Spike Lee on Death and Dignity

I’ve watched some of Spike Lee’s films, and usually find them interesting, and sometimes revealing about the realities of life in a fallen world. When I came across a Lee comment spoken at the Cannes film festival from a piece in the Washington Post, I had to comment on it:

“I always treat life and death with respect, but most people don’t,” Lee said at a news conference Tuesday. “Look, I love the Coen brothers; we all studied at NYU. But they treat life like a joke. Ha ha ha. A joke. It’s like, ‘Look how they killed that guy! Look how blood squirts out the side of his head!’ I see things different than that.”

This comment reveals something about the way Lee sees the world. He believes that human life has inherent dignity. Accordingly, he believes that films that depict the processes of life, including death, should treat the matter with dignity. The filmmakers to whom Lee refers, the Coen brothers, just won the Academy Award for Best Picture with their film No Country for Old Men. This picture, like others in the Coen corpus, approaches life and death as macabre realities. Fargo, also directed by the Coens, had a notoriously dark sense of humor. The brothers make films that invite viewers to view the nastiest aspects of life from a lightly comedic viewpoint. It is this cinematic tendency to which Lee refers. People do not simply die in Coen films, as they do in those of many other directors; they die in particularly twisted ways at the hands of gleefully strange characters. Though I don’t know the exact worldview of the Coens, I can say from a limited engagement with their films that Lee is to some extent correct in his analysis of the brothers’ filmmaking. For them, death is one part of a twisted comic tragedy.

Lee, for his part, declares a desire to treat death in a more respectful light in his films. Though he certainly is no role model for overly moral filmmaking, Spike Lee is onto something here. He recognizes the biblical reality that life is fashioned by God to an inherently dignified enterprise. The fact that humanity en masse carries the image of God reveals that we are naturally “little gods”, made with care, invested with worth and meaning. Though it does some have dark moments, and some textual details that seem darkly comic, the Bible does not present life as an exercise in comedic tragedy. Ecclesiastes does portray life as purposeless outside of God, and Job’s questions do reveal the desperateness of a life lived in opposition to God, but the biblical authors nowhere encourage us to view life as darkly comedic and God as a twisted puppeteer in the sense that the Coen films certainly do not. As far as I can tell, the brothers seem exceptionally gifted at portraying a world where God does not exist. Watch No Country for Old Men. You’ll see a world where evil is stronger than good, where desperation and folly reigns, where providence runs in favor of the darkness, not the light. If this is not a world without God, and without the dignity of humanity, show me what is.

Spike Lee is not a Christian to my knowledge. But he has lighted on a Christian concept in his Cannes speech. God has given dignity to the lives and deaths of his creatures. He has a special place in His economy for His children, whose lives and deaths are precious to Him. He superintends our lives with care and love. He has given us souls, and He teaches us in His word that the souls of men are the most precious of all things in the created realm. Spike Lee has unwittingly wandered into territory that Scripture has staked out as its own. We commend him for not wanting to present death in an undignified light, for wanting to preserve a sense of beauty and worth even in the moment when a person’s life is taken from him. Yet we as Christians note that there is a ground for this impulse. There is a reason for this desire as expressed in Lee’s comment. It is not simply that it “makes sense”, or “follows naturally” from living. It does not. No, it proceeds directly from the Christian worldview as delineated by the Bible. We who have a reason for faith also have a foundation for dignity. It is the image of God given us to by our Creator.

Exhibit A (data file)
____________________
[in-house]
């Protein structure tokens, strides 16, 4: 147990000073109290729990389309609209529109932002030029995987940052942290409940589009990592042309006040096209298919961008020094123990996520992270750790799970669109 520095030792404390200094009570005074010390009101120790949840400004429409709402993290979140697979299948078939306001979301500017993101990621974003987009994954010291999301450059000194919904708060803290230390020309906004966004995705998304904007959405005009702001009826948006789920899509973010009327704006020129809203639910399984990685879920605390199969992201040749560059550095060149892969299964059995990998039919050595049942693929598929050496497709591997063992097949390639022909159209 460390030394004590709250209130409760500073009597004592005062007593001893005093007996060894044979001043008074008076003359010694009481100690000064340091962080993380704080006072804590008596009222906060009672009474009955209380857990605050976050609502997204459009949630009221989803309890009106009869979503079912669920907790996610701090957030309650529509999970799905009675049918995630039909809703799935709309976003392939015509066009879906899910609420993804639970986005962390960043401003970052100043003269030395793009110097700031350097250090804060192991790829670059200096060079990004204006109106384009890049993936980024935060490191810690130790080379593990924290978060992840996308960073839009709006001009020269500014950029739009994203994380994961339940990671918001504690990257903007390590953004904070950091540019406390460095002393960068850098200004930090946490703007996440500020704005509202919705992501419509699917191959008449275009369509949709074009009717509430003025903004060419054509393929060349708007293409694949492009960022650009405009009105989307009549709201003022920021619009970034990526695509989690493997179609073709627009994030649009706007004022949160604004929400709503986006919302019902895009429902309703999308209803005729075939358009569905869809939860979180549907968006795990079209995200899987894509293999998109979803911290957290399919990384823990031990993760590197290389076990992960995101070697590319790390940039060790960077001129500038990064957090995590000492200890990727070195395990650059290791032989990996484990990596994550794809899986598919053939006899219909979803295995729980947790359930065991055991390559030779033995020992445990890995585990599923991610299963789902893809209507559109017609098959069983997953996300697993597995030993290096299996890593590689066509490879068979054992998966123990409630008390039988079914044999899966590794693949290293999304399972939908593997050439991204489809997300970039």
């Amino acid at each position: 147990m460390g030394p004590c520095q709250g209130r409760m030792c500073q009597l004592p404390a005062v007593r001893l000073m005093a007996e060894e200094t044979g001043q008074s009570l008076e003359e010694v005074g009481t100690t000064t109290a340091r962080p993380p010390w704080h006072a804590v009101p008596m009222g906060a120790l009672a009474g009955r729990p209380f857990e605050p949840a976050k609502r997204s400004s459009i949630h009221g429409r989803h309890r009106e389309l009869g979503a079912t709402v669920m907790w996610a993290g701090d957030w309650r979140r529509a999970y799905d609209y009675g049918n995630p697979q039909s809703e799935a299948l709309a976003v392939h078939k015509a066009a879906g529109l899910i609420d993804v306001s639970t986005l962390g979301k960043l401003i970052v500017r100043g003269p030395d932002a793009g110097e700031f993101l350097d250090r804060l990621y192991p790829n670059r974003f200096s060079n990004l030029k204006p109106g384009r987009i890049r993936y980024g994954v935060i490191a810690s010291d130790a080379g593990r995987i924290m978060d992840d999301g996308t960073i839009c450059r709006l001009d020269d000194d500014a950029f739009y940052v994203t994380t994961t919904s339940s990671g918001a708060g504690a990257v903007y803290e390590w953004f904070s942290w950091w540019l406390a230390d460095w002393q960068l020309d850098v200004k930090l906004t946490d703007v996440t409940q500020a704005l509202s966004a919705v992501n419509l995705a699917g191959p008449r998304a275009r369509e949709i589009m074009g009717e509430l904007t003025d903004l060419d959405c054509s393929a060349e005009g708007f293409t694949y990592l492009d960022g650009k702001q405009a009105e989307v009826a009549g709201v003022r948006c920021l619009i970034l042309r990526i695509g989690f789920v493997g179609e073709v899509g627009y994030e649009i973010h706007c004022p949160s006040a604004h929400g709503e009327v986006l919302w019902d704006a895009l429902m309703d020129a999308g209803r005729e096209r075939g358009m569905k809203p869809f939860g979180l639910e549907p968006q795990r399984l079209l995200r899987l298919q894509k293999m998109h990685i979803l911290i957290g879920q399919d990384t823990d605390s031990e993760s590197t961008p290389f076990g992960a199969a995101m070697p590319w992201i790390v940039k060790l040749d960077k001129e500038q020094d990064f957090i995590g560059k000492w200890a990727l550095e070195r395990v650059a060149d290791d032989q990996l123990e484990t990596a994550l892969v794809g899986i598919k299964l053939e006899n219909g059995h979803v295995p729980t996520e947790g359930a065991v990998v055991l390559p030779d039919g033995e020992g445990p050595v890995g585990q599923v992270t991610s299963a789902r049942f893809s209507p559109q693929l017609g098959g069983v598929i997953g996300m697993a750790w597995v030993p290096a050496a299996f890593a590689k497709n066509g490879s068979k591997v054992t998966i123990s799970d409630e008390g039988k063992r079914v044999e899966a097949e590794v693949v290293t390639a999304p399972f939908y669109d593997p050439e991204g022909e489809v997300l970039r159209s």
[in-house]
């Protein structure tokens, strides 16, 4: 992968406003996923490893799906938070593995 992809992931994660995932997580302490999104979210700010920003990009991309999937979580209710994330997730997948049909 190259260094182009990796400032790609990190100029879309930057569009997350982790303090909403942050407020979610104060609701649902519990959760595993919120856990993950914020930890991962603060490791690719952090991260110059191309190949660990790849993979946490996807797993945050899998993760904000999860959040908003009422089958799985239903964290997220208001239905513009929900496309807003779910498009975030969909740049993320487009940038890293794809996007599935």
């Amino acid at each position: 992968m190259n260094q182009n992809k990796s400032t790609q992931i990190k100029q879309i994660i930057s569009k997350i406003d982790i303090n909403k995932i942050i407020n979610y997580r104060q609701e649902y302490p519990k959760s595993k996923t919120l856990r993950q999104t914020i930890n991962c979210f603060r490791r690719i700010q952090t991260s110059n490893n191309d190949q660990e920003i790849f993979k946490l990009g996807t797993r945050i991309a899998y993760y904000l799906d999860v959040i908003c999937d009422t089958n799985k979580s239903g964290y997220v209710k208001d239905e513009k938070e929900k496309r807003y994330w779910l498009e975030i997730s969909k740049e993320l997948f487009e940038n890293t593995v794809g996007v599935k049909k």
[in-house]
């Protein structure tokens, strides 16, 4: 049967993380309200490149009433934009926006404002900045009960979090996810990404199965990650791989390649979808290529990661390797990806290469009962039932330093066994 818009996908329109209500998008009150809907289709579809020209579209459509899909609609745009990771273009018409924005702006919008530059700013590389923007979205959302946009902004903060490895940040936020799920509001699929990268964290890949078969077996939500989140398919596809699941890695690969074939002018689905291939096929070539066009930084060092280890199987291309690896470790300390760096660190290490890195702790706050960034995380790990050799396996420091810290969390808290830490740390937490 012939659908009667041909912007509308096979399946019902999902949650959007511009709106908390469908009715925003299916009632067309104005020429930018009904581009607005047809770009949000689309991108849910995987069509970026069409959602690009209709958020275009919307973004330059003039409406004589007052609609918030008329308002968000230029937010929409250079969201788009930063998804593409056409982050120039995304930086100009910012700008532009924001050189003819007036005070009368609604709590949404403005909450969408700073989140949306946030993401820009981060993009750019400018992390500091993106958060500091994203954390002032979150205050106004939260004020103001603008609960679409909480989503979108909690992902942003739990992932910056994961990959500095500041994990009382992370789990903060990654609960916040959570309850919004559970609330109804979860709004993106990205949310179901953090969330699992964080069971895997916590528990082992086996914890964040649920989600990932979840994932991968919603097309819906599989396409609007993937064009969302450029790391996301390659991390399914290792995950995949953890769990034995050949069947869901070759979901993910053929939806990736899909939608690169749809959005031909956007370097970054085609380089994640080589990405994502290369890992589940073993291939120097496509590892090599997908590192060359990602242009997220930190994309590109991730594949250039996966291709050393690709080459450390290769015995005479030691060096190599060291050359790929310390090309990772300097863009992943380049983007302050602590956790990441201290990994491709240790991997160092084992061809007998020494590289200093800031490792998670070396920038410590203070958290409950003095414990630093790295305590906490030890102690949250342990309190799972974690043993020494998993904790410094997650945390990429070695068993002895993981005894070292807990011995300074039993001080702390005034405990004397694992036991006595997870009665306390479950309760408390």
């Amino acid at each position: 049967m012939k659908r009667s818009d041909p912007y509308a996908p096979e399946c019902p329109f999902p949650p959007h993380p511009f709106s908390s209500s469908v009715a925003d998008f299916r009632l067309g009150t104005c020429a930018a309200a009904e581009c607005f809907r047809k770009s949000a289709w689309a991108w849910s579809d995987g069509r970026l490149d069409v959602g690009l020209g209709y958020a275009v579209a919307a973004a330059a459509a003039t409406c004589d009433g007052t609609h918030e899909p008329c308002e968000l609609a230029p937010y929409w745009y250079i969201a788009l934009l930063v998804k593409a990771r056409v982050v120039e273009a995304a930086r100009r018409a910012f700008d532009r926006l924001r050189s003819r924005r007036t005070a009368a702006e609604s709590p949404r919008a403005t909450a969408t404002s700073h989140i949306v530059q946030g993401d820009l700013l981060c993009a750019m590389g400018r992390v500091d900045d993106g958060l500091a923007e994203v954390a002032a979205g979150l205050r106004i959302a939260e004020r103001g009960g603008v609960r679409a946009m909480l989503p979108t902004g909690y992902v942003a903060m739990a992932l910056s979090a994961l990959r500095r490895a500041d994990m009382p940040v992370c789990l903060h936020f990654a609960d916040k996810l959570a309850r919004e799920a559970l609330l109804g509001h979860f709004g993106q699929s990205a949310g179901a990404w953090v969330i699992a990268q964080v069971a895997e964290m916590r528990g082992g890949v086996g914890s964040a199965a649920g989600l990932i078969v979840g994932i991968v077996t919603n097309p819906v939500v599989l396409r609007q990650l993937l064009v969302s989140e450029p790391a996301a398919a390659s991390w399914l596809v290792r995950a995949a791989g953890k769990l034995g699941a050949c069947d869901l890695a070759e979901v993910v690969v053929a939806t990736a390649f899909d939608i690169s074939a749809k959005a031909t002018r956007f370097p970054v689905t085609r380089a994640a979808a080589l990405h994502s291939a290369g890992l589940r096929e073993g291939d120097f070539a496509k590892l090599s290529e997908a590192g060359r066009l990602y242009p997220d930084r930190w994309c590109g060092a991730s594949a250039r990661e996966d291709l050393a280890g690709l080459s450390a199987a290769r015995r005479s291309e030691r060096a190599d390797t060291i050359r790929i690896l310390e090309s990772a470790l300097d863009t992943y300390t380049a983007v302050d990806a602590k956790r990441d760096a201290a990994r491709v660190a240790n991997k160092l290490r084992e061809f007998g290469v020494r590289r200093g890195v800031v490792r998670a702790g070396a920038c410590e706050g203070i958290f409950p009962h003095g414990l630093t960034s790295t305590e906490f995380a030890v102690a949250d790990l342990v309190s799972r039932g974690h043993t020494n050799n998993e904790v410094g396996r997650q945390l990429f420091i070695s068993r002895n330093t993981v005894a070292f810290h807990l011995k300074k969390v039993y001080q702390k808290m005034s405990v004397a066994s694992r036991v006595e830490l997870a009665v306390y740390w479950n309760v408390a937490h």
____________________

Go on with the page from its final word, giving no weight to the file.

We ought not to think that there is some kind of massive principle to be implemented here which will then revolutionize society. We do need filmmakers who will show a watching world that life is precious. But humanity will likely always struggle with the question of inherent dignity. Why is it, people will ask, that though I do not like the idea of God, or the biblical God, that I nonetheless want to treat life and people as precious? Why do I care when I hear of a child being murdered, when I read of a terrible civil war, when I learn of massive social injustice at the hands of totalitarian governments? Where does this instinct come from? Why do I tenaciously protect the life of my child when I am pro-choice? Why do I think it is wrong for people to treat death in undignified ways? Why do I dress up at funerals, and talk softly, and sometimes cry?

People will ask these questions. We can see from the Coen brothers’ films and Spike Lee’s comments that this is a live issue for the unbelieving among us. How great is the need for local churches that stand as lighthouses in their communities that provide on a week-by-week basis the true ground for dignity and hope. How much do we need Christians not to bury their light by avoiding unbelievers, but to be among them, salting their speech, telling the truth about dignity and hope and salvation in Christ. Will we speak truth to the lost? Or will we leave it to honest but lost folk like Spike Lee to accomplish this task?


CLOSE | X

HIDE | X